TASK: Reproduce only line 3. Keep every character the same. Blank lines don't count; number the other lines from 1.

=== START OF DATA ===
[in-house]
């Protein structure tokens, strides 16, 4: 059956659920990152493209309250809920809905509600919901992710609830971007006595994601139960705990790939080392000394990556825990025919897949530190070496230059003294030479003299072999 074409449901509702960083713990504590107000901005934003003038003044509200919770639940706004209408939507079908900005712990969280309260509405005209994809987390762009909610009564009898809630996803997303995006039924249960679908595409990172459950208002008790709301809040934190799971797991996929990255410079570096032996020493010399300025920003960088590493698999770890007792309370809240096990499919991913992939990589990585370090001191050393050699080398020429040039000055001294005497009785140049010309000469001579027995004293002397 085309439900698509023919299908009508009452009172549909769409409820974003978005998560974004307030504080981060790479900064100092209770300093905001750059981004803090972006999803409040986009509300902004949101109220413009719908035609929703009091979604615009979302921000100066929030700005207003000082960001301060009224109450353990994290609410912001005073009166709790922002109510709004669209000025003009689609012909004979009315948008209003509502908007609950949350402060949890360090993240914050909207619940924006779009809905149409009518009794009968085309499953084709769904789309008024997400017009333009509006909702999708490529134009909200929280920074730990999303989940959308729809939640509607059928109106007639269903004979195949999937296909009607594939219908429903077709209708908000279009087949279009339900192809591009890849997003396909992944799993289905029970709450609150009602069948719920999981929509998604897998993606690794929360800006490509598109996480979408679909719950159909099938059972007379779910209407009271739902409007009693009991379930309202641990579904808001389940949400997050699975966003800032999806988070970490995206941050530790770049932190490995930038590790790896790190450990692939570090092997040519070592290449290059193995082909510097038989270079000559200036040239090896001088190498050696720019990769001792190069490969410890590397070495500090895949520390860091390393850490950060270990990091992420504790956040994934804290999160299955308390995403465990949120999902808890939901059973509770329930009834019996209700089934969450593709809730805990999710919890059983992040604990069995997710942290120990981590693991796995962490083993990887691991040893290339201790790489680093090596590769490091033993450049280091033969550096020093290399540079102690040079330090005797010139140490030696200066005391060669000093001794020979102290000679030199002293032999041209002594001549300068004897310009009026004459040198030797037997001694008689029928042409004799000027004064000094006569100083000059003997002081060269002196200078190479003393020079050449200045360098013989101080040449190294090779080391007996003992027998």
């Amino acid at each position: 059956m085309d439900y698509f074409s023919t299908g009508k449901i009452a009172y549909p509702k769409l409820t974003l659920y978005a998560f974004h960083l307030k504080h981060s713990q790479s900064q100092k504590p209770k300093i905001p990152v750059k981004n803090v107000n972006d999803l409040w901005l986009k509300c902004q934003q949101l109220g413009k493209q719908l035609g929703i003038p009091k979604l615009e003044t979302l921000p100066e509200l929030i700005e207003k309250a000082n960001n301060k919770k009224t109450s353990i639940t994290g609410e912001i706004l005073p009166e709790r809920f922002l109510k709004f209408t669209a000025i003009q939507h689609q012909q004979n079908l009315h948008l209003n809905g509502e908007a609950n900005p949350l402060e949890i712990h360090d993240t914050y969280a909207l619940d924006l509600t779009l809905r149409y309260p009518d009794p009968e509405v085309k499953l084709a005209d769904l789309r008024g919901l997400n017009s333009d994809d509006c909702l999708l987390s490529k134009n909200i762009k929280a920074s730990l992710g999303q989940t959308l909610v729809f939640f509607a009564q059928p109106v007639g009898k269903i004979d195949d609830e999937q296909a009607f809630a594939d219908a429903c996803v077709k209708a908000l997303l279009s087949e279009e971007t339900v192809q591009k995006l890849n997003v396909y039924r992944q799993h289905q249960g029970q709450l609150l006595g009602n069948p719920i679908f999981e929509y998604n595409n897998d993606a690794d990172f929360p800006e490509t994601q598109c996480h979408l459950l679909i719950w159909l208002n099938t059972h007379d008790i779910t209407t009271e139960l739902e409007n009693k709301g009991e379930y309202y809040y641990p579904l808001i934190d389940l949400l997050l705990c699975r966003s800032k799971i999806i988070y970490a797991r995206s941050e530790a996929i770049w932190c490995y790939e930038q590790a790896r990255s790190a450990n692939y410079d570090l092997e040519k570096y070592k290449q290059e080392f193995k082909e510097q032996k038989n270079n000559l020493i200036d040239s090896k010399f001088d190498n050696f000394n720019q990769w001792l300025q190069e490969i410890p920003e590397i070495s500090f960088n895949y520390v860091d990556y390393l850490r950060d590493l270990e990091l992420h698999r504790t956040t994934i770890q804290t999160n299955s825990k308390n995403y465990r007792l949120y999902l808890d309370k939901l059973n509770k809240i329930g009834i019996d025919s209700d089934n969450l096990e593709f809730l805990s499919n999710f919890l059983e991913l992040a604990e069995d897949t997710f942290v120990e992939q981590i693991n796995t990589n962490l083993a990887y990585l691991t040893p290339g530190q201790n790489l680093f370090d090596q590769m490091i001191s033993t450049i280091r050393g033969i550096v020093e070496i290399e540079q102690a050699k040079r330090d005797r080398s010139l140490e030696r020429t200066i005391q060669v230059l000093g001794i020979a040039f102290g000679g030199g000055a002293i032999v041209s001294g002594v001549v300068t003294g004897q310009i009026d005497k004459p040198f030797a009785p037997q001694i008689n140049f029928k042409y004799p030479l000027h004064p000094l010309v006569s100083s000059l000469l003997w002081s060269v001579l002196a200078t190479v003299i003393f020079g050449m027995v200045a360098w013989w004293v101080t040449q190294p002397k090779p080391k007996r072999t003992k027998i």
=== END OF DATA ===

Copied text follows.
């Amino acid at each position: 059956m085309d439900y698509f074409s023919t299908g009508k449901i009452a009172y549909p509702k769409l409820t974003l659920y978005a998560f974004h960083l307030k504080h981060s713990q790479s900064q100092k504590p209770k300093i905001p990152v750059k981004n803090v107000n972006d999803l409040w901005l986009k509300c902004q934003q949101l109220g413009k493209q719908l035609g929703i003038p009091k979604l615009e003044t979302l921000p100066e509200l929030i700005e207003k309250a000082n960001n301060k919770k009224t109450s353990i639940t994290g609410e912001i706004l005073p009166e709790r809920f922002l109510k709004f209408t669209a000025i003009q939507h689609q012909q004979n079908l009315h948008l209003n809905g509502e908007a609950n900005p949350l402060e949890i712990h360090d993240t914050y969280a909207l619940d924006l509600t779009l809905r149409y309260p009518d009794p009968e509405v085309k499953l084709a005209d769904l789309r008024g919901l997400n017009s333009d994809d509006c909702l999708l987390s490529k134009n909200i762009k929280a920074s730990l992710g999303q989940t959308l909610v729809f939640f509607a009564q059928p109106v007639g009898k269903i004979d195949d609830e999937q296909a009607f809630a594939d219908a429903c996803v077709k209708a908000l997303l279009s087949e279009e971007t339900v192809q591009k995006l890849n997003v396909y039924r992944q799993h289905q249960g029970q709450l609150l006595g009602n069948p719920i679908f999981e929509y998604n595409n897998d993606a690794d990172f929360p800006e490509t994601q598109c996480h979408l459950l679909i719950w159909l208002n099938t059972h007379d008790i779910t209407t009271e139960l739902e409007n009693k709301g009991e379930y309202y809040y641990p579904l808001i934190d389940l949400l997050l705990c699975r966003s800032k799971i999806i988070y970490a797991r995206s941050e530790a996929i770049w932190c490995y790939e930038q590790a790896r990255s790190a450990n692939y410079d570090l092997e040519k570096y070592k290449q290059e080392f193995k082909e510097q032996k038989n270079n000559l020493i200036d040239s090896k010399f001088d190498n050696f000394n720019q990769w001792l300025q190069e490969i410890p920003e590397i070495s500090f960088n895949y520390v860091d990556y390393l850490r950060d590493l270990e990091l992420h698999r504790t956040t994934i770890q804290t999160n299955s825990k308390n995403y465990r007792l949120y999902l808890d309370k939901l059973n509770k809240i329930g009834i019996d025919s209700d089934n969450l096990e593709f809730l805990s499919n999710f919890l059983e991913l992040a604990e069995d897949t997710f942290v120990e992939q981590i693991n796995t990589n962490l083993a990887y990585l691991t040893p290339g530190q201790n790489l680093f370090d090596q590769m490091i001191s033993t450049i280091r050393g033969i550096v020093e070496i290399e540079q102690a050699k040079r330090d005797r080398s010139l140490e030696r020429t200066i005391q060669v230059l000093g001794i020979a040039f102290g000679g030199g000055a002293i032999v041209s001294g002594v001549v300068t003294g004897q310009i009026d005497k004459p040198f030797a009785p037997q001694i008689n140049f029928k042409y004799p030479l000027h004064p000094l010309v006569s100083s000059l000469l003997w002081s060269v001579l002196a200078t190479v003299i003393f020079g050449m027995v200045a360098w013989w004293v101080t040449q190294p002397k090779p080391k007996r072999t003992k027998i």